Having questioned the formulaic approach of so many other relationship “experts,” what’s left for us to do? Perhaps a return to the universal principles found in Scripture and the conduct modeled by Jesus is in order.
Tragically, Bible-readers throughout most of church history haven't seen Jesus' call to give up power as essential to or even included in Christian faith. Nowhere has that omission been more costly than in the treatment of gender.
Evangelical tradition places a high value on the biblical text, which is a good thing. But too often, we buy into a myth that our favorite translation is God’s true Word, pure and untainted by bias. Changes are seen as a threat to God’s truth, motivated by a social or political agenda.
For the last five years, it seems that sex trafficking has become the social justice issue—the cause that everyone can get behind. Diverse groups of people who agree on nothing else are united in their conviction that sexual slavery is evil. Still, many groups diverge over which method best eradicates it.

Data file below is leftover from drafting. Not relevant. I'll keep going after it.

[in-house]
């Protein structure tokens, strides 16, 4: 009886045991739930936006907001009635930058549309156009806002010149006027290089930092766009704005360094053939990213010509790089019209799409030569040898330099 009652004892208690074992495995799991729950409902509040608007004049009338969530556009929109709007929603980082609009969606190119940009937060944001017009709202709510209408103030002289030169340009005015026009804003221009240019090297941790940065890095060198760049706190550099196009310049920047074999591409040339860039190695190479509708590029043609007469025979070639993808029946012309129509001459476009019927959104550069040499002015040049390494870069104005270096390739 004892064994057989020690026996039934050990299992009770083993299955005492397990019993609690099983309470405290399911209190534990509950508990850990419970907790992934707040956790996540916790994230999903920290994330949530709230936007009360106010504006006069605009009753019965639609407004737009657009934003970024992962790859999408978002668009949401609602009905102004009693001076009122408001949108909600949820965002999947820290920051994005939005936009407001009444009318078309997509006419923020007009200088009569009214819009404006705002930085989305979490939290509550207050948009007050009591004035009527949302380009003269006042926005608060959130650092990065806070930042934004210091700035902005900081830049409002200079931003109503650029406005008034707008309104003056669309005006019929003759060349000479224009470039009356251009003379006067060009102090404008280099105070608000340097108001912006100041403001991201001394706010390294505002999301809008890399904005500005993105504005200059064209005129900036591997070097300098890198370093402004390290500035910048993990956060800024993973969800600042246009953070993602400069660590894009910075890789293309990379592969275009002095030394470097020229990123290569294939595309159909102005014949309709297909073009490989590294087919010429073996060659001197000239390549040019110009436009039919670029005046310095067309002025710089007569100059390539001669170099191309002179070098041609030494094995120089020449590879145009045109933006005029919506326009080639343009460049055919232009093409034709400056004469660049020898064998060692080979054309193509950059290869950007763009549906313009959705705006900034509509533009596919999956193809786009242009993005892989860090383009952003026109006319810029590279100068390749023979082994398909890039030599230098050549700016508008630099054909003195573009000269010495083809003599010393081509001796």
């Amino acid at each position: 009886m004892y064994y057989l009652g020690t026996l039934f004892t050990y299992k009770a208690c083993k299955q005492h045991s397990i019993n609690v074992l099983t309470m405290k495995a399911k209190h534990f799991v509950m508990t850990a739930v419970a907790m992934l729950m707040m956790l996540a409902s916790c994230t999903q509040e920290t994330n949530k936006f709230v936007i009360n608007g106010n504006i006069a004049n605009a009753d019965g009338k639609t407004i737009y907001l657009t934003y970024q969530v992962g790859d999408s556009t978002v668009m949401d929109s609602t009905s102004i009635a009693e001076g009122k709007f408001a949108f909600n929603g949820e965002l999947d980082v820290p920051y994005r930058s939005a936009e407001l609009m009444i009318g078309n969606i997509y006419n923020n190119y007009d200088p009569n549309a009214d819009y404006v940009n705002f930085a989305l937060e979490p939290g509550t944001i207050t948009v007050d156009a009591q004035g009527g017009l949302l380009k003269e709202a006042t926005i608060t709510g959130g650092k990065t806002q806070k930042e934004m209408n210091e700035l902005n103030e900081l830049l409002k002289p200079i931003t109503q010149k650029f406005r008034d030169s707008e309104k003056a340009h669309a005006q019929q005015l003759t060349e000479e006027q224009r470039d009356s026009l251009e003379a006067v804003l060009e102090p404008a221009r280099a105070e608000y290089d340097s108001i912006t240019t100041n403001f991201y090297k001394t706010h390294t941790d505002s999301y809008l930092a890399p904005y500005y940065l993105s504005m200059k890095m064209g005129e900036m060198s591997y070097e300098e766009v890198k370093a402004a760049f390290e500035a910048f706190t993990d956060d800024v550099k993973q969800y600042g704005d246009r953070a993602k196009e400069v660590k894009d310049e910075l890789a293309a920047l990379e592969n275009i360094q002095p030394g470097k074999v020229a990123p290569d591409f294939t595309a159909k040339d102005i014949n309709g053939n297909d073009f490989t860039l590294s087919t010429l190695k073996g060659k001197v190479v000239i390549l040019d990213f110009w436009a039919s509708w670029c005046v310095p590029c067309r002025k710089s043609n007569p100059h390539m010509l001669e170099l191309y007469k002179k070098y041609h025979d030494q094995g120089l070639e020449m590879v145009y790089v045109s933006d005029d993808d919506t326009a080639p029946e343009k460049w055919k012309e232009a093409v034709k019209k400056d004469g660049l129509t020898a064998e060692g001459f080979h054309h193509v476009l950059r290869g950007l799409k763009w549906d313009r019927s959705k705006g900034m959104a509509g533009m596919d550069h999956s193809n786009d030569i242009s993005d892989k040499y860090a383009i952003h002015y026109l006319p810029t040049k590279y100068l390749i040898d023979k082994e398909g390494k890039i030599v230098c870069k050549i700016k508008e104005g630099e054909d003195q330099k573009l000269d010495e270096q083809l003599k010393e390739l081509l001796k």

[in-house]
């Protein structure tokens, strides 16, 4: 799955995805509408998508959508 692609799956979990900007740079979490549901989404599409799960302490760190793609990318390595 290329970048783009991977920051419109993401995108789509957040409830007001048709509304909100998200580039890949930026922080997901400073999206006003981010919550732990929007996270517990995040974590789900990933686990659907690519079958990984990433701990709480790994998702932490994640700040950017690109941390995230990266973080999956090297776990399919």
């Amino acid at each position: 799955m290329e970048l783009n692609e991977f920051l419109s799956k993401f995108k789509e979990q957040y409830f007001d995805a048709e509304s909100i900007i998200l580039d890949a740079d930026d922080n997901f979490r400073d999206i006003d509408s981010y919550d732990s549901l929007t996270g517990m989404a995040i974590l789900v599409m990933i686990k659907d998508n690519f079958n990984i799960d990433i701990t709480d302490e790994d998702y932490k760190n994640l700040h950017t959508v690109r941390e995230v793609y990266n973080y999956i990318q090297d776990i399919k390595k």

I’ve seen you do it a thousand times. You speak, but you hedge, qualify, and apologize for your words. You backtrack. You surrender. You question your experience and viciously undermine the truth you speak. You tread softy and sit small. And who can blame you?
On a macro scale, the complementarian approach to abuse is incomplete. If our mission is to end the abuse and oppression of women, it becomes clear that we can’t just saw off individual branches of oppression, leaving the tree rooted in the sin of patriarchy.
Colossians 3:7-17 is often misinterpreted and weaponized to keep women in submission and bolster sexist teachings in the modern church. Rather than viewing this text as a reframing of unjust social structures like patriarchy and slavery—as Paul intended—many interpret it as endorsing those oppressive systems.